The phone call started us with a list of places to visit. We could compare a city in the North with a plantation in the South, since you would surely want to visit both. We would visit the South for the day they broke free of the Union and would talk about the fireworks and parties. Next we would go to the first battle. That would be followed by visits with the Presidents of both the Union and the Confederate States. Finally we would wrap it up with Gettysburg, a must-see for any historic time travel to the Civil War.
Today the research started. I would have liked to do library research, but being short on time and having a need for quick facts, we hit up ole’ faithful, otherwise known as Google. We would start with the North, then work on the rest of it. I was mostly familiar with everything else and could fill in facts from my own knowledge base, but the idea of Northern cities bothered me. I had no idea how much information I would find. Thankfully, Boston was the chosen city. I knew a few details about the Civil War in Boston, since I grew up there. I was able to add a few details, but the amount of information blew me away!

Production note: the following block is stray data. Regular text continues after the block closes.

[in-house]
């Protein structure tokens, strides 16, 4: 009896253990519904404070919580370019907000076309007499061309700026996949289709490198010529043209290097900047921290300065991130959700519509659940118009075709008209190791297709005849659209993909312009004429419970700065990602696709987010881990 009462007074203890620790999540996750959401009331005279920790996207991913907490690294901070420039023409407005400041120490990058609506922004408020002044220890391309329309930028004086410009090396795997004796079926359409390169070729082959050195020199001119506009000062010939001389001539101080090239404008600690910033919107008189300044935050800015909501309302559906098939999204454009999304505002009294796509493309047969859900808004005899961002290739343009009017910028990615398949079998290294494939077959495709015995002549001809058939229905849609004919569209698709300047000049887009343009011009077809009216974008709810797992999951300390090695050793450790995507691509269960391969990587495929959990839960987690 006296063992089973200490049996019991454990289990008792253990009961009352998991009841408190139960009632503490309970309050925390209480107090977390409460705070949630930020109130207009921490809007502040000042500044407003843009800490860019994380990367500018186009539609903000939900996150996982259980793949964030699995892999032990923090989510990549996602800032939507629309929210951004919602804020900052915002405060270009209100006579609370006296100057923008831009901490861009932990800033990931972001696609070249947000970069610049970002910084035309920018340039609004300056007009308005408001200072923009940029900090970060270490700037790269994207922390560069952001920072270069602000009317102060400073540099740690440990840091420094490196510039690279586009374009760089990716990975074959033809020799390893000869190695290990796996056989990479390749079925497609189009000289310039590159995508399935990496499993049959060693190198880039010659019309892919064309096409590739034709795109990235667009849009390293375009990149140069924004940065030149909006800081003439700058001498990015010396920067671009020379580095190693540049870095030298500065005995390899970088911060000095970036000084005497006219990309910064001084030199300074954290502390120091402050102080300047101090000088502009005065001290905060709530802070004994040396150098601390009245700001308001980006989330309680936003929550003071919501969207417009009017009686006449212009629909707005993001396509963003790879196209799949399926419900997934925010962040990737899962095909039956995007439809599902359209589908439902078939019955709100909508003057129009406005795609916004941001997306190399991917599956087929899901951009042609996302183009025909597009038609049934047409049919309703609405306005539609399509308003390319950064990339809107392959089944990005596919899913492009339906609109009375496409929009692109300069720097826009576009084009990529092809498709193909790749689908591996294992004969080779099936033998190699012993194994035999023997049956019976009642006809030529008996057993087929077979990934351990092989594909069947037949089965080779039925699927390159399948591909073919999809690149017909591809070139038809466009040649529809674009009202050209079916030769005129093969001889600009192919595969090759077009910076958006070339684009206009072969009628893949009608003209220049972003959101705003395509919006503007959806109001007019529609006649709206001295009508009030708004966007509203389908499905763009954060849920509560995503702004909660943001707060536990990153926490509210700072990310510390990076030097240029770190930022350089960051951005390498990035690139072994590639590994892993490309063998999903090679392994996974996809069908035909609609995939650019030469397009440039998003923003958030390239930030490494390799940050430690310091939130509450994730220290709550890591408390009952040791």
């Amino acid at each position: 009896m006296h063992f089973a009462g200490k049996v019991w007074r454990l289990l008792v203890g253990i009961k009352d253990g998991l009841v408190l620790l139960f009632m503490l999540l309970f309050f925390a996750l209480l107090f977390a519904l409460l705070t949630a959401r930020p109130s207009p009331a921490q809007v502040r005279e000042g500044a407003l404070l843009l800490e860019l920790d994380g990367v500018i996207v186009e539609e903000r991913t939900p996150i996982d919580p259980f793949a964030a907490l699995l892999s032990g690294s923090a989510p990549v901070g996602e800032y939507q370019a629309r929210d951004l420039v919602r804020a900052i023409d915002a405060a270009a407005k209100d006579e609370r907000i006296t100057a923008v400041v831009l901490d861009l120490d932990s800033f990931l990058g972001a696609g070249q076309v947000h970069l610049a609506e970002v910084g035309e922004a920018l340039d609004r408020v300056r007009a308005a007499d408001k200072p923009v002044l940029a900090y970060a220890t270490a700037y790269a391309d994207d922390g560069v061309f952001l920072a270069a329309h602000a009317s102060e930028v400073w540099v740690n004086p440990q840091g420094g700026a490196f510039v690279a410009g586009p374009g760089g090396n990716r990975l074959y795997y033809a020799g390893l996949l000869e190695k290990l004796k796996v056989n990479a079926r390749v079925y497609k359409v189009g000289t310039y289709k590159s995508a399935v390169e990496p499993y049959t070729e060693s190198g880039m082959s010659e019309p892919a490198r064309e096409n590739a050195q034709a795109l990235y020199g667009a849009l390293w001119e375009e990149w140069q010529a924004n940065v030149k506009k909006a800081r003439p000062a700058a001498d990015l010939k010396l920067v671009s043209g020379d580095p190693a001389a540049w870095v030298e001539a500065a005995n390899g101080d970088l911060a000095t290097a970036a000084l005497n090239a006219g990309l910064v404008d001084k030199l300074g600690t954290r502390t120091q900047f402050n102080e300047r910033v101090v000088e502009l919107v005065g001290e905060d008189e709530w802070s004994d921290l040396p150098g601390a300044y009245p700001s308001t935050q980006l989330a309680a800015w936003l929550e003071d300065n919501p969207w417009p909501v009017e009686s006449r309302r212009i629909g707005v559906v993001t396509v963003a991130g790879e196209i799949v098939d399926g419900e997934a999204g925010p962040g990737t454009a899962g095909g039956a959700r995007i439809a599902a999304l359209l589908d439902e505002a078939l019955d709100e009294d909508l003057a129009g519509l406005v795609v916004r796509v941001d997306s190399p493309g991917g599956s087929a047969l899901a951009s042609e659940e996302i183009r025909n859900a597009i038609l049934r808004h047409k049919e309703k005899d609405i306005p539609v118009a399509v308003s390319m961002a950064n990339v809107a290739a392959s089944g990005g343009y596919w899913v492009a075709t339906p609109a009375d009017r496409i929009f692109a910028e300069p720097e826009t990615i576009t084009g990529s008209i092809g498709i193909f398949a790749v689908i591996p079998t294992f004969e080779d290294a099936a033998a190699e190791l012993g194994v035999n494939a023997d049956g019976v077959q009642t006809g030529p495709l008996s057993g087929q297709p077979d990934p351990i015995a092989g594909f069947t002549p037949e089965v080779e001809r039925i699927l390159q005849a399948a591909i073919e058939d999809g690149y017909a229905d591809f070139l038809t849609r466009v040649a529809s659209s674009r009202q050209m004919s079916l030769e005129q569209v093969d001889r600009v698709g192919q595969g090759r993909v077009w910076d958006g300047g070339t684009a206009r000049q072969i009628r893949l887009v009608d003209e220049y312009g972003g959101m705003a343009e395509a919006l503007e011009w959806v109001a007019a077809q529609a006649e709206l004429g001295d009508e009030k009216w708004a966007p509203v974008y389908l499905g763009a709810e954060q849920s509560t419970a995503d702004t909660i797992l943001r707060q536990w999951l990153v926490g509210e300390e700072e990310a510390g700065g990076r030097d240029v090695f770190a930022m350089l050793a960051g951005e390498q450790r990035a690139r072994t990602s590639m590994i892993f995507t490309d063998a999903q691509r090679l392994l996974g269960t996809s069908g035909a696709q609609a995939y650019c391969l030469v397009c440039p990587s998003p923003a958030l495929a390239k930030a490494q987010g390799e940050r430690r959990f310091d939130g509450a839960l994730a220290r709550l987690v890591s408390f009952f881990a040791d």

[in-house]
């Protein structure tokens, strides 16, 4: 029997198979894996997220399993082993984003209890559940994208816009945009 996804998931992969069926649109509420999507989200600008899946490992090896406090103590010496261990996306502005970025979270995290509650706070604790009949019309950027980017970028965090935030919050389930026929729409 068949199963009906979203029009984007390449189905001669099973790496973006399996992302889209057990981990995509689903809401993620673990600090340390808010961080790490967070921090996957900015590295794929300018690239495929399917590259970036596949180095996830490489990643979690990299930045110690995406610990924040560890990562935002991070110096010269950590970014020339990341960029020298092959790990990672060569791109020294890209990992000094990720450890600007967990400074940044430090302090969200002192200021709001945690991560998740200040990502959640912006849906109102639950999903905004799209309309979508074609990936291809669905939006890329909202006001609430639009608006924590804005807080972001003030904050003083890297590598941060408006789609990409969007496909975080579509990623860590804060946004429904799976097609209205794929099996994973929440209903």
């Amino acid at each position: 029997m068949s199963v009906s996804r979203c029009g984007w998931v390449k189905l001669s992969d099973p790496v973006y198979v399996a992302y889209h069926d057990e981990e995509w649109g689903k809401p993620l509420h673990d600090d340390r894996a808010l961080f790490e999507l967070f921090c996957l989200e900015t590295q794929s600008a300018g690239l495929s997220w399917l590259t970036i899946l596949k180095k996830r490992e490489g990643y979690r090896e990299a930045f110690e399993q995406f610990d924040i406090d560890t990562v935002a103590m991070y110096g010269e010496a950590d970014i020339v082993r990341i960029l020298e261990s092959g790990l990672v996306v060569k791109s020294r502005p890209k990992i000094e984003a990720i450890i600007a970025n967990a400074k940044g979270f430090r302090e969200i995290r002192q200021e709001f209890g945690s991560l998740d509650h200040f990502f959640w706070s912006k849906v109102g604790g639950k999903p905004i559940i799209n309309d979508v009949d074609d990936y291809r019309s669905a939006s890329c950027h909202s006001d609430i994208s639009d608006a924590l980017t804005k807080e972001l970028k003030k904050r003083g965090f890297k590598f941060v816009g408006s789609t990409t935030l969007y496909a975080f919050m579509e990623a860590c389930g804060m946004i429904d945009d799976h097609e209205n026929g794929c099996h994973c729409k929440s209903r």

It wasn’t long into reading the facts that we collectively decided it would be better to keep this travel guide focused. All the other visits were cut off the list and we decided to stick with Boston. Not only did this provide us with a healthy list of facts, but Corde now has a long list of new places she wants to visit.